Kevin McCarthy and Mitch McConnell wanted Trump to resign over Jan. 6 -- but soon changed their minds
Flickr/Gage Skidmore

"I've had it with this guy."

That was House minority leader Kevin McCarthy's declaration to Republican leaders in the days immediately following the deadly Jan. 6 insurrection when he told them he would push Donald Trump to resign. That tune soon changed, according to a new book by New York Times reporters Alexander Burns and Jonathan Martin.

The book, which was excerpted Thursday by the Times, details how McCarthy and Senate minority leader Mitch McConnell privately were much closer to pushing for the president's resignation than previously known. It also illustrates the vast difference between what they said behind closed doors and what they parsed in public.

"The leaders’ swift retreat in January 2021 represented a capitulation at a moment of extraordinary political weakness for Mr. Trump — perhaps the last and best chance for mainstream Republicans to reclaim control of their party from a leader who had stoked an insurrection against American democracy itself," they write.

The political calculations they made once the smoke cleared from the Capitol could not be more clear than in a comment made by McConnell to a friend when explaining why he backed off a public fight with Trump and his political machine. “I didn’t get to be leader by voting with five people in the conference,” McConnell said.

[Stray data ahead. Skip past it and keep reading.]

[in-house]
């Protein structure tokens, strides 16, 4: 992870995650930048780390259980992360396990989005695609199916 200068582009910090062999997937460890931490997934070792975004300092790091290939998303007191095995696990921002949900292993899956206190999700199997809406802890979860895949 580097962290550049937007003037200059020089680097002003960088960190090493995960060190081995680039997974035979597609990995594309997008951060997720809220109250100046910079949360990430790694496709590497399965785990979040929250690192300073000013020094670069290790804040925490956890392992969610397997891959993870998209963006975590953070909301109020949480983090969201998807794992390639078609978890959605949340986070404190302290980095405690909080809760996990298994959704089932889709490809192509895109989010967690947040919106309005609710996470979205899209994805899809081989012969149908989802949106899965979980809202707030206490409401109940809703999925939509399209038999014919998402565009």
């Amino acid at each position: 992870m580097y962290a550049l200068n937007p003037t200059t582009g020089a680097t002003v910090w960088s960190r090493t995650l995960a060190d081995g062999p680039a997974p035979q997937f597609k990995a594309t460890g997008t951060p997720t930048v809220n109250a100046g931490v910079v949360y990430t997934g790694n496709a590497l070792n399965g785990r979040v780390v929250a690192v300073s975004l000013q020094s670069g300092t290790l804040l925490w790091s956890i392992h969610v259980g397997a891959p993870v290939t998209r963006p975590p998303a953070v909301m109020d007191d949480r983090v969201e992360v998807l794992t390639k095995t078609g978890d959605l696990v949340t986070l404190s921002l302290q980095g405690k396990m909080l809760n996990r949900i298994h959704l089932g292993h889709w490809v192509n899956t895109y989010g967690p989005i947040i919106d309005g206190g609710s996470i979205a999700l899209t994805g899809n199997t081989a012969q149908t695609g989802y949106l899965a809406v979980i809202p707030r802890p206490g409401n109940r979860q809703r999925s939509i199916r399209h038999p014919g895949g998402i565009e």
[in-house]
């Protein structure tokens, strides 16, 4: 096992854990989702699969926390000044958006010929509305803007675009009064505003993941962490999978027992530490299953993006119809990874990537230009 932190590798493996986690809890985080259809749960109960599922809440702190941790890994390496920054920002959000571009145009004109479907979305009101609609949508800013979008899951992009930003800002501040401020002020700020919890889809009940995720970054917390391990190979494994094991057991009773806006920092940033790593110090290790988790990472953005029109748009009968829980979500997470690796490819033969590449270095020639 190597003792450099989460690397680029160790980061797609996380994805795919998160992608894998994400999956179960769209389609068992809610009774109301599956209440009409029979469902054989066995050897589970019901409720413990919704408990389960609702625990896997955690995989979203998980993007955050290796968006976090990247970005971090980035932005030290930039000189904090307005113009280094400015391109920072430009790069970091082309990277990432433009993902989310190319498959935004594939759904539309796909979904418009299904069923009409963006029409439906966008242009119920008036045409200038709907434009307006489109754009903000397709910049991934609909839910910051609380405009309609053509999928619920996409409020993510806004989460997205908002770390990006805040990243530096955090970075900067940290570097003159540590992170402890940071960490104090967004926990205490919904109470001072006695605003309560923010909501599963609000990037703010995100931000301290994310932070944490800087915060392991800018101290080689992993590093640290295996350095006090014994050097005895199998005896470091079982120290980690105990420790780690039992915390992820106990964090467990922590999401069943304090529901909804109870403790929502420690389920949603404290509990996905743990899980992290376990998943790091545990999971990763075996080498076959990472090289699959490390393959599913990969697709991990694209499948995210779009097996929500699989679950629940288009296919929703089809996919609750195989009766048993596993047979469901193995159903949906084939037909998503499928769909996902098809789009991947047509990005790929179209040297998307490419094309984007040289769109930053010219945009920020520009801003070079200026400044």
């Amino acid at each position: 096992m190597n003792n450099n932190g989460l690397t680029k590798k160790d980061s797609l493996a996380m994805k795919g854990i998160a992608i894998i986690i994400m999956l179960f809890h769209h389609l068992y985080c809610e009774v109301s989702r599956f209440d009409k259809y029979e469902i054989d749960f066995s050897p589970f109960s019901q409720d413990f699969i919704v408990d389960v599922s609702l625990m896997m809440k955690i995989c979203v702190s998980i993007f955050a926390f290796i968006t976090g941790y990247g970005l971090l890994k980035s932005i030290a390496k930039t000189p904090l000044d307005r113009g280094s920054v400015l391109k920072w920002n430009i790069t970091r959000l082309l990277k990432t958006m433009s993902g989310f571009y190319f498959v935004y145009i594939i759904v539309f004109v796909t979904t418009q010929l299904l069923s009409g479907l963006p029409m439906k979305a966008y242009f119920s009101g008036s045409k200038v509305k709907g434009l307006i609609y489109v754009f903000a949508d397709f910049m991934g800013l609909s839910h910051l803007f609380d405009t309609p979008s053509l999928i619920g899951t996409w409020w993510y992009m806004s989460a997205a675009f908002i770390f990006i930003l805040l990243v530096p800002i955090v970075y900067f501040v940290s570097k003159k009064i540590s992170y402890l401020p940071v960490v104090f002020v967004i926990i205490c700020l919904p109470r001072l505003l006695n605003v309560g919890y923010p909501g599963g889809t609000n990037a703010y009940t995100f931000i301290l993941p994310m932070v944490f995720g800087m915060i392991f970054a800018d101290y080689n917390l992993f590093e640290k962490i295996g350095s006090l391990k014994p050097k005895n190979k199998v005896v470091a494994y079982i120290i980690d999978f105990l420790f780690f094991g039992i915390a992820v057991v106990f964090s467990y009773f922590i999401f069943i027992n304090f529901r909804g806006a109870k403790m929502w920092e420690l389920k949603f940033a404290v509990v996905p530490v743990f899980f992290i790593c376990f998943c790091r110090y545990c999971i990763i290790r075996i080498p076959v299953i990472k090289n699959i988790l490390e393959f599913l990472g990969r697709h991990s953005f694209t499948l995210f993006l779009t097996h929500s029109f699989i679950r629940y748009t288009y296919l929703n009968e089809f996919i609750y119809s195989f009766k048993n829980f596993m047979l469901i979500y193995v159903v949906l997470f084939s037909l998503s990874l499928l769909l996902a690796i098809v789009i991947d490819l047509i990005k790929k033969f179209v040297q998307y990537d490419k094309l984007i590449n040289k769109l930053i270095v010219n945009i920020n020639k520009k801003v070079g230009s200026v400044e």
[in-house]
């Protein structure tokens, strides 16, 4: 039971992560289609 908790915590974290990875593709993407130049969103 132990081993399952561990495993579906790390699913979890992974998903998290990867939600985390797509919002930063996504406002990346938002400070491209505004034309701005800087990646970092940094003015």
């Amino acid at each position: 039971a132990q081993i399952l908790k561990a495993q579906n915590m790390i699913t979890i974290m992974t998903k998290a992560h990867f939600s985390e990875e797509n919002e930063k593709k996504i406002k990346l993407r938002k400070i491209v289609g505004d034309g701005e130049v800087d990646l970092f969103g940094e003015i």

Both McConnell and McCarthy abandoned the notion of pushing for Trump's resignation when "it became clear it would mean difficult votes that would put them at odds with most of their colleagues."

“This Will Not Pass: Trump, Biden and the Battle for America’s Future” draws on hundreds of interviews with lawmakers and officials, and contemporaneous records of pivotal moments in the 2020 presidential campaign.

"During the same Jan. 10 conversation when he said he would call on Mr. Trump to resign," according to the book, "Mr. McCarthy told other GOP leaders he wished the big tech companies would strip some Republican lawmakers of their social media accounts, as Twitter and Facebook had done with Mr. Trump. Members such as Lauren Boebert of Colorado had done so much to stoke paranoia about the 2020 election and made offensive comments online about the Capitol attack."

“'We can’t put up with that,' Mr. McCarthy said, adding, 'Can’t they take their Twitter accounts away, too?'”

The authors say that McConnell’s office declined to comment and that a spokesman for McCarthy denied that the Republican leader told colleagues he would push Trump to leave office. “McCarthy never said he’d call Trump to say he should resign,” the spokesperson said.